The new champion in formula one wears blue and yellow, not red. He is young, not old. He has one title, not seven.
As the shirt on the back of a Renault member said for Fernando Alonso: “World champion—Schumacher who?”
Next year, Alonso’s blue and yellow Renault will wear the number one instead of Michael Schumacher’s red Ferrari, which has owned it for the past five years and two other times with Benetton.
Alonso, who turned 24 in July, became the series’ youngest champion and the first from Spain by finishing third on Sunday in the Brazilian Grand Prix won by Juan Pablo Montoya of Colombia.
“This year was my year with no problems at all,” Alonso said.
“Luck was always with me and my team really helped me a lot, so everything came to me this year, but for sure in the next races or next year will maybe be different.”
Kimi Raikkonen, Montoya’s McLaren-Mercedes teammate and the only other driver in contention for the title, finished second. The Finn had won three of the previous four races but couldn’t shake Alonso off his tail when he needed to on the 4,1km Interlagos circuit.
Schumacher, whose five-year reign as formula-one champion ended, was fourth. At 36, he is the oldest driver in formula one now.
“Everyone wants to beat Michael on the track because it is the same as beating [Lance] Armstrong in the Tour de France,” Alonso said. “To beat Michael this year was really an extra happiness for me.”
Schumacher was also happy for Alonso: “I congratulate Fernando and the team on winning the title. They have done a great job over the season. I saw a mechanic who worked with me before and he was close to tears. It was moving to see him, and how they are happy.”
Having won six races this year, Alonso needed only a top-three finish to secure the championship, with two races to go and an unassailable points lead.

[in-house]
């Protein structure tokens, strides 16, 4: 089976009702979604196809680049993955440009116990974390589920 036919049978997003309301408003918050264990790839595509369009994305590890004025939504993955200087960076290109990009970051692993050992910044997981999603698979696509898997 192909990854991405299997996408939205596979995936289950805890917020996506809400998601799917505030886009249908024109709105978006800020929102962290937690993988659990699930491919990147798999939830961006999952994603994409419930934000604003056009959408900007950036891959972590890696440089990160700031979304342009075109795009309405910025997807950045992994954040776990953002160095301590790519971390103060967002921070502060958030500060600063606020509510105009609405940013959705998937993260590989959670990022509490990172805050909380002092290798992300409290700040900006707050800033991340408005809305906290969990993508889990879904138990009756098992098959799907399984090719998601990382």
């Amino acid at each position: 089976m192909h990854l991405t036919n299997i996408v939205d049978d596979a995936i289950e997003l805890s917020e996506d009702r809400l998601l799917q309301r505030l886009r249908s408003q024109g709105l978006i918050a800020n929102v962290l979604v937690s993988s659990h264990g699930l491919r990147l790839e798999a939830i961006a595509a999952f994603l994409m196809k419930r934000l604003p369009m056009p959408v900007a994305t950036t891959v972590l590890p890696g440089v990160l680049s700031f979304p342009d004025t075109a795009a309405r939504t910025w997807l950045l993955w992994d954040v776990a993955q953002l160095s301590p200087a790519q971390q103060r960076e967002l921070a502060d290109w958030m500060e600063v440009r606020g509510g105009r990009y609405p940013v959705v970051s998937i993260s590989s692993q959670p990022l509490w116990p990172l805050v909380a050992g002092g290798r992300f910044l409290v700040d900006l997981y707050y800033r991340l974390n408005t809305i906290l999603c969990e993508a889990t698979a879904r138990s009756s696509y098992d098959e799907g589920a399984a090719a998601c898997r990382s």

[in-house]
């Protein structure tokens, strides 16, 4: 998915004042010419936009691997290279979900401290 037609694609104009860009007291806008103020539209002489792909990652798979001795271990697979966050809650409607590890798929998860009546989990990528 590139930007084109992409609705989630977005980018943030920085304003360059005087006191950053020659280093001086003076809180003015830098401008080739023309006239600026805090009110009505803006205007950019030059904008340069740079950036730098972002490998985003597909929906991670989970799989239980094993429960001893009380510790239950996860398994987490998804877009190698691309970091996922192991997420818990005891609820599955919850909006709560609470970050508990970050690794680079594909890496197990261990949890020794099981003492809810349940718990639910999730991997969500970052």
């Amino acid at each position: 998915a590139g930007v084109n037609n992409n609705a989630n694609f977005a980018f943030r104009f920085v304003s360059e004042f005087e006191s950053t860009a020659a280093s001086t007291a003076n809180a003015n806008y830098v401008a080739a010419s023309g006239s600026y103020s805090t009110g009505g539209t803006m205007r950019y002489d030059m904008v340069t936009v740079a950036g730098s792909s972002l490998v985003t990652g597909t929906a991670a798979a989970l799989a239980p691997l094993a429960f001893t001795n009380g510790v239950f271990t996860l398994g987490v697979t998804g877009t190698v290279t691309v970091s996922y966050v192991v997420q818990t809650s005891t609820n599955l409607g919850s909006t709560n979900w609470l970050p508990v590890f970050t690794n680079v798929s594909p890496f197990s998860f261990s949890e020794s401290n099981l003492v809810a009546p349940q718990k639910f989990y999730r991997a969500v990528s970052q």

He shouted “Yeah!” several times into the team radio as he crossed the line and waved his fists. After the lap, he stopped and calmly got out of the car. Then he jumped on top of the right front tyre and shouted again with both arms outstretched. He jumped off the car and ran to hug his teammates.
“It was always a dream to win the formula-one title,” Alonso said. “It’s the maximum that I have ever achieved in my life.”
He was congratulated by Spain’s King Juan Carlos and Prime Minister Jose Luis Rodriguez Zapatero.
The reception was a lot different from his start in formula one, with lowly Minardi in 2001. The next year, he was only a test driver.
“It was a little bit depressing at the beginning of my career because I arrived having won all the categories before formula one, and then at Minardi I was before last in all races and it was a little bit frustrating,” Alonso said.
“After that, I thought I was able to be in a competitive car after one year learning at Minardi, but unfortunately there was no place for me at Renault, so I was test driver for one year and then from 2003 to now I developed myself, my driving style, and I grew up with the team to be in this position.”
In 2003, he became the youngest to take a pole position in formula one and last year the youngest to win a grand prix. Now he’s delivered Renault’s first champion since 1997 when Jacques Villeneuve drove for Williams-Renault.
Montoya’s seventh career victory, third of the season, and 1-2 finish with Raikkonen helped McLaren take over the constructors’ lead by two points from Renault.
“Of course it is disappointing not to fight for the championship,” said Raikkonen, runner-up for the third time since 2000. “This is never nice, but congratulations to Fernando for the championship.”
Alonso acknowledged the threat from Raikkonen throughout the season helped to spur him.
“Thanks to Kimi, this world title is special,” Alonso said.
Now the only title left is the team title. McLaren lead Renault by two points, 164-162.
“Finally we got a one-two we have deserved since the beginning of the year,” Montoya said. “At the beginning of the year, we probably lost the drivers’ championship to Fernando when he was stronger, but as a team we are probably a lot stronger, we are a lot stronger now, and I think we deserve the constructors’ championship, to be honest.”
The next race is the Japanese Grand Prix on October 9.—Sapa-AP